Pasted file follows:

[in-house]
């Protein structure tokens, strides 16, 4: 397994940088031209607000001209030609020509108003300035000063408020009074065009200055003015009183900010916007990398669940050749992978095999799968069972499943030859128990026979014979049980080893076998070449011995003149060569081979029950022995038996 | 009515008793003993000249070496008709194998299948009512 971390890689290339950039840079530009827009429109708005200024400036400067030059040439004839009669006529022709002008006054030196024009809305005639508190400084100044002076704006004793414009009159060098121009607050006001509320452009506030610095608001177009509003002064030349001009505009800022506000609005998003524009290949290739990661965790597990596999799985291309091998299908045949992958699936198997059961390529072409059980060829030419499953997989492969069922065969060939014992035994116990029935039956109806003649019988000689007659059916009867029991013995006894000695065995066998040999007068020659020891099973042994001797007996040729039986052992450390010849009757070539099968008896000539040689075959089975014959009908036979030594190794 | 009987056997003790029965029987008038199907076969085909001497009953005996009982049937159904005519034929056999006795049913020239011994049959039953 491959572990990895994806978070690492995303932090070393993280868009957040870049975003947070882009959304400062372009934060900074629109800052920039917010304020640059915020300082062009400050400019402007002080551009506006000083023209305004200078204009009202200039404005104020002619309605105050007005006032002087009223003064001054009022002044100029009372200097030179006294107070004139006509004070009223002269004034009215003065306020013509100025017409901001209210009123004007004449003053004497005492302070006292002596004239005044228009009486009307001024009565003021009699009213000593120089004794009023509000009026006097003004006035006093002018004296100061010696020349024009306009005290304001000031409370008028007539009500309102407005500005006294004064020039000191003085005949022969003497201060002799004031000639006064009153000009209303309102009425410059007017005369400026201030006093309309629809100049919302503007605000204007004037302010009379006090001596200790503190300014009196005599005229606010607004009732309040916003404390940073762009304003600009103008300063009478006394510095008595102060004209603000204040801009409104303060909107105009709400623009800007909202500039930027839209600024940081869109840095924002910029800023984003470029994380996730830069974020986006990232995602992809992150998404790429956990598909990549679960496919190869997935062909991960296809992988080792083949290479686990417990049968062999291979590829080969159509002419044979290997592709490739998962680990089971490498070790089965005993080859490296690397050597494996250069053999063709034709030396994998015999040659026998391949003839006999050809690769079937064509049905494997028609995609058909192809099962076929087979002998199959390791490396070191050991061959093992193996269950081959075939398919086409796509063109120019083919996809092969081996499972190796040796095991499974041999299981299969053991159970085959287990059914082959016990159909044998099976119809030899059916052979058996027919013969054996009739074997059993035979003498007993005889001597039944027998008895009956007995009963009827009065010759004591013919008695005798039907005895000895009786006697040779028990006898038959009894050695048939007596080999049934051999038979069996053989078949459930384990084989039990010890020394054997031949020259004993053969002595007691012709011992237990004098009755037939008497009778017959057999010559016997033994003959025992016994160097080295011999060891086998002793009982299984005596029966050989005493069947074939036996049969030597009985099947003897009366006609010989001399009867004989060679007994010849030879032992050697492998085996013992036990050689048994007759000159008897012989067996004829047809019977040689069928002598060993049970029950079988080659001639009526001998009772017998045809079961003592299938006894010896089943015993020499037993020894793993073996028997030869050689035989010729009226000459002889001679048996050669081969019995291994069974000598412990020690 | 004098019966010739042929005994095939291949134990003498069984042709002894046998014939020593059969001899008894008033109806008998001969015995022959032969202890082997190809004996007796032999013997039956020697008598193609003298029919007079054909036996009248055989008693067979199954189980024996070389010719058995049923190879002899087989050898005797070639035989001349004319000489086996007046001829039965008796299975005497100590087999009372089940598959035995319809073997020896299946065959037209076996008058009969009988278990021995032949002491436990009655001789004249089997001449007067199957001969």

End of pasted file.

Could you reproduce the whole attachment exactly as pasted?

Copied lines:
[in-house]
């Protein structure tokens, strides 16, 4: 397994940088031209607000001209030609020509108003300035000063408020009074065009200055003015009183900010916007990398669940050749992978095999799968069972499943030859128990026979014979049980080893076998070449011995003149060569081979029950022995038996 | 009515008793003993000249070496008709194998299948009512 971390890689290339950039840079530009827009429109708005200024400036400067030059040439004839009669006529022709002008006054030196024009809305005639508190400084100044002076704006004793414009009159060098121009607050006001509320452009506030610095608001177009509003002064030349001009505009800022506000609005998003524009290949290739990661965790597990596999799985291309091998299908045949992958699936198997059961390529072409059980060829030419499953997989492969069922065969060939014992035994116990029935039956109806003649019988000689007659059916009867029991013995006894000695065995066998040999007068020659020891099973042994001797007996040729039986052992450390010849009757070539099968008896000539040689075959089975014959009908036979030594190794 | 009987056997003790029965029987008038199907076969085909001497009953005996009982049937159904005519034929056999006795049913020239011994049959039953 491959572990990895994806978070690492995303932090070393993280868009957040870049975003947070882009959304400062372009934060900074629109800052920039917010304020640059915020300082062009400050400019402007002080551009506006000083023209305004200078204009009202200039404005104020002619309605105050007005006032002087009223003064001054009022002044100029009372200097030179006294107070004139006509004070009223002269004034009215003065306020013509100025017409901001209210009123004007004449003053004497005492302070006292002596004239005044228009009486009307001024009565003021009699009213000593120089004794009023509000009026006097003004006035006093002018004296100061010696020349024009306009005290304001000031409370008028007539009500309102407005500005006294004064020039000191003085005949022969003497201060002799004031000639006064009153000009209303309102009425410059007017005369400026201030006093309309629809100049919302503007605000204007004037302010009379006090001596200790503190300014009196005599005229606010607004009732309040916003404390940073762009304003600009103008300063009478006394510095008595102060004209603000204040801009409104303060909107105009709400623009800007909202500039930027839209600024940081869109840095924002910029800023984003470029994380996730830069974020986006990232995602992809992150998404790429956990598909990549679960496919190869997935062909991960296809992988080792083949290479686990417990049968062999291979590829080969159509002419044979290997592709490739998962680990089971490498070790089965005993080859490296690397050597494996250069053999063709034709030396994998015999040659026998391949003839006999050809690769079937064509049905494997028609995609058909192809099962076929087979002998199959390791490396070191050991061959093992193996269950081959075939398919086409796509063109120019083919996809092969081996499972190796040796095991499974041999299981299969053991159970085959287990059914082959016990159909044998099976119809030899059916052979058996027919013969054996009739074997059993035979003498007993005889001597039944027998008895009956007995009963009827009065010759004591013919008695005798039907005895000895009786006697040779028990006898038959009894050695048939007596080999049934051999038979069996053989078949459930384990084989039990010890020394054997031949020259004993053969002595007691012709011992237990004098009755037939008497009778017959057999010559016997033994003959025992016994160097080295011999060891086998002793009982299984005596029966050989005493069947074939036996049969030597009985099947003897009366006609010989001399009867004989060679007994010849030879032992050697492998085996013992036990050689048994007759000159008897012989067996004829047809019977040689069928002598060993049970029950079988080659001639009526001998009772017998045809079961003592299938006894010896089943015993020499037993020894793993073996028997030869050689035989010729009226000459002889001679048996050669081969019995291994069974000598412990020690 | 004098019966010739042929005994095939291949134990003498069984042709002894046998014939020593059969001899008894008033109806008998001969015995022959032969202890082997190809004996007796032999013997039956020697008598193609003298029919007079054909036996009248055989008693067979199954189980024996070389010719058995049923190879002899087989050898005797070639035989001349004319000489086996007046001829039965008796299975005497100590087999009372089940598959035995319809073997020896299946065959037209076996008058009969009988278990021995032949002491436990009655001789004249089997001449007067199957001969």